Britain remained for some of that period, an individual member of NATO. After re-joining the EF, its forces have been merged within the EF army. But the condition the UK had made was to run the Ministry of Defence. Therefore, the current HF Defence Minister is Anthony Clarke, from the UK. British army is now part of the Human Federation. Being a nuclear power, the UK has a long-term Agreement with the HF Army, as the ‘British Region’. Its entire defence budget is covered by the HF budget, from the annual payments made by the British Government to the HF that cover among others education, security and defence. The only area that is strictly under the British control is its nuclear arsenal and a small conventional weapons contingent to serve British operations in its Overseas Territories, such as the Falklands. Any eventual use of the exclusive British nuclear arsenal is strictly under the British control.

The HF Army Chief of Staff must be of a different nationality than the current HF Defence Minister. Since France is also a nuclear power, it has special rights within the HF Defence system. It controls the French nuclear arsenal (this is the area still unresolved – who is to control the entire HF nuclear arsenal). There is a compulsory one-year residential service in the Army for men and women starting at 18 up to 25. That can be exchanged for 18 months of residential social service.

Nearly triggered-off existential risks

I have tried to increase the probability of this scenario by reviewing some of the forecasts by well-known strategists. For example, my own view is that 2024-2026 will probably be one of the more dangerous periods in the global politics in the coming decade, is supported by private intelligence firm Strategic Forecasting. In 2015 they published their Decade Forecast in which they said the world in 2025 would be significantly more fractured, dangerous and chaotic place, with Russia projected to collapse, US power in decline, and China’s rapid progress stagnated (World_Economic_Forum, 2015).

Until about 2020, the only existential risks mentioned in the media was climate change and nuclear war. Of course, it is understandable that the media had no interest in conveying gloomy messages and neither it was in the interest of any type of business to project pessimistic views. It would have badly affected the sales. The governments pretended that existential risks were not an important enough issue for extensive political debates. Even the term existential risks, or combined dangers that may annihilate humanity, were only talked about in specialist TV programs or in the scientific press. Discussions in the parliaments on the subject were almost non-existent, apart from the Scandinavian countries, which have always been an exception in the world as far as an open communication with their societies was concerned. To think that any party would put existential risks as an issue in its manifesto would seem utterly ridiculous. How would an average voter on the doorstep react to it? Even if those existential risks were true, the parties and the governments would say they could do nothing about it. When one looks back at how the world approached existential risks before 2030, the year of the EF creation, then one must really wonder how we managed to survive.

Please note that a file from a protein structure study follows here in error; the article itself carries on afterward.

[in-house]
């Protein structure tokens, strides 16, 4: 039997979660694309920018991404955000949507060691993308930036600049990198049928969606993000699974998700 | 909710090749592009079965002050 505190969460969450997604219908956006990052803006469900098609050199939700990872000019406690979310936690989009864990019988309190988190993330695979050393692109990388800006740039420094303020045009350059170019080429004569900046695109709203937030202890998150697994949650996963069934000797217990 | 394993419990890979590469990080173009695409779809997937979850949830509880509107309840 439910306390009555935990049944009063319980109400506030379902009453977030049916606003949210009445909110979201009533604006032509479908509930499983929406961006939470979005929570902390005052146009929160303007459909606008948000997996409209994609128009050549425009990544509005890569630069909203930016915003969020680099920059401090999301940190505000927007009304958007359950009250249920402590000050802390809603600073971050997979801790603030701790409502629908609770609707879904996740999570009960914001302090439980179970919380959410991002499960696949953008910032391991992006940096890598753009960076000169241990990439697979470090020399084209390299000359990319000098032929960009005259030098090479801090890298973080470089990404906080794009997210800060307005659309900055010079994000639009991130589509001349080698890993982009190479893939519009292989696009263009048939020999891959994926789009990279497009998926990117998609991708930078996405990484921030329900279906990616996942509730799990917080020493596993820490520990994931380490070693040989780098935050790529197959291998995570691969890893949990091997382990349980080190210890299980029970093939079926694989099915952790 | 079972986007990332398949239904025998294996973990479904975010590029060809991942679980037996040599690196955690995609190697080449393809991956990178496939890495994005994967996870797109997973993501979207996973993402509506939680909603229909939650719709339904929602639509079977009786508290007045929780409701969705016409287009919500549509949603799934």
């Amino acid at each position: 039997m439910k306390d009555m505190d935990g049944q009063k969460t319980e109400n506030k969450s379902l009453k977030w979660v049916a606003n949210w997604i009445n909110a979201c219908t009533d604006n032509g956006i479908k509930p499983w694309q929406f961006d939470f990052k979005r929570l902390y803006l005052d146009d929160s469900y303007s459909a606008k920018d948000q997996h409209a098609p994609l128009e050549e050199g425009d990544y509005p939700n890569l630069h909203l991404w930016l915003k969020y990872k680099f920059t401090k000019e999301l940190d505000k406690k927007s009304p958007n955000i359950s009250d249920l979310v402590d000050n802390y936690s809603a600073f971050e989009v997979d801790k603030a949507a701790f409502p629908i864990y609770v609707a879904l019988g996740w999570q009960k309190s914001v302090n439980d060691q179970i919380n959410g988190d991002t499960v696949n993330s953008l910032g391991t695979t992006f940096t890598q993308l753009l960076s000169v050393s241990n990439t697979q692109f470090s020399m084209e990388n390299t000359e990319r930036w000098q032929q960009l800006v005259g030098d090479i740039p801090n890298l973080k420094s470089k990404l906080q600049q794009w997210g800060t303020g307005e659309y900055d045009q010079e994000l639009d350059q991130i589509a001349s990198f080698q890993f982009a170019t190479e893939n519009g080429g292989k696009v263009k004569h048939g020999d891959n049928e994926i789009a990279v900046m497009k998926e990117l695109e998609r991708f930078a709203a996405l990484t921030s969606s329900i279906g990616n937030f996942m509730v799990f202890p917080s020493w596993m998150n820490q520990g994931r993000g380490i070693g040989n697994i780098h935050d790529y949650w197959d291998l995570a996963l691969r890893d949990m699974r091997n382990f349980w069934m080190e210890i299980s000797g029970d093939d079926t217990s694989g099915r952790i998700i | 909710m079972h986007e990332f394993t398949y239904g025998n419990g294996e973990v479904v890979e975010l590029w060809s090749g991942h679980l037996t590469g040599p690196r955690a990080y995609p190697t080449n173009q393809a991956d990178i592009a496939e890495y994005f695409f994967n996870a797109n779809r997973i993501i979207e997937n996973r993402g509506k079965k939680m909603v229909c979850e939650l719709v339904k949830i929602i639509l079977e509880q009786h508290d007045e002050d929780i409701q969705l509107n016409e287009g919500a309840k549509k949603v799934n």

The lack of perception of existential risks was far worse than during the cold war era, when people were constantly being warned about the danger of one existential risk – the global nuclear war that might lead to the end of civilisation. Perhaps it was a much simpler message to convey since it could be imagined much more clearly. It is true that the new existential risks that the planet Earth has been facing for the last 50 years are far more complex and difficult to imagine. That’s why people quickly lose interest in the subject, when the danger of nanotechnology or artificially created, incurable viruses, are discussed.

It was even less apparent that relatively minor risks could combine and their cumulative effect might become existential. All Global Disorder risks fall into that category and they were those risks that nearly turned into an existential one. It all started with a series of unrelated, relatively minor incidents that were spread over several years, such as the Coronavirus that affected the whole world in 2020. For the first time since the end of the cold war the world (mainly Western civilisation) has realised how unprepared it was to fight non-existential events, such as pandemics, especially if they triggered off serious economic and financial crises. That was the canvass for what followed on.

In March 2018, a former Russian agent was attacked in Britain with a very sophisticated nerve gas, seriously affecting dozens of other people. Over 200 military personnel were involved in the cleaning operations. It was obvious that Russia was the culprit and only later on, when similar attacks occurred in other countries, it became clear that it was a test to see the resilience of the emergency forces, how quickly panick could spread out and how the attacked countries would react. Russia’s apparent assumption was that if no severe consequences would fall on them, then it could raise the bar higher, not necessarily in the same area. Such an opportunity availed itself a few years later.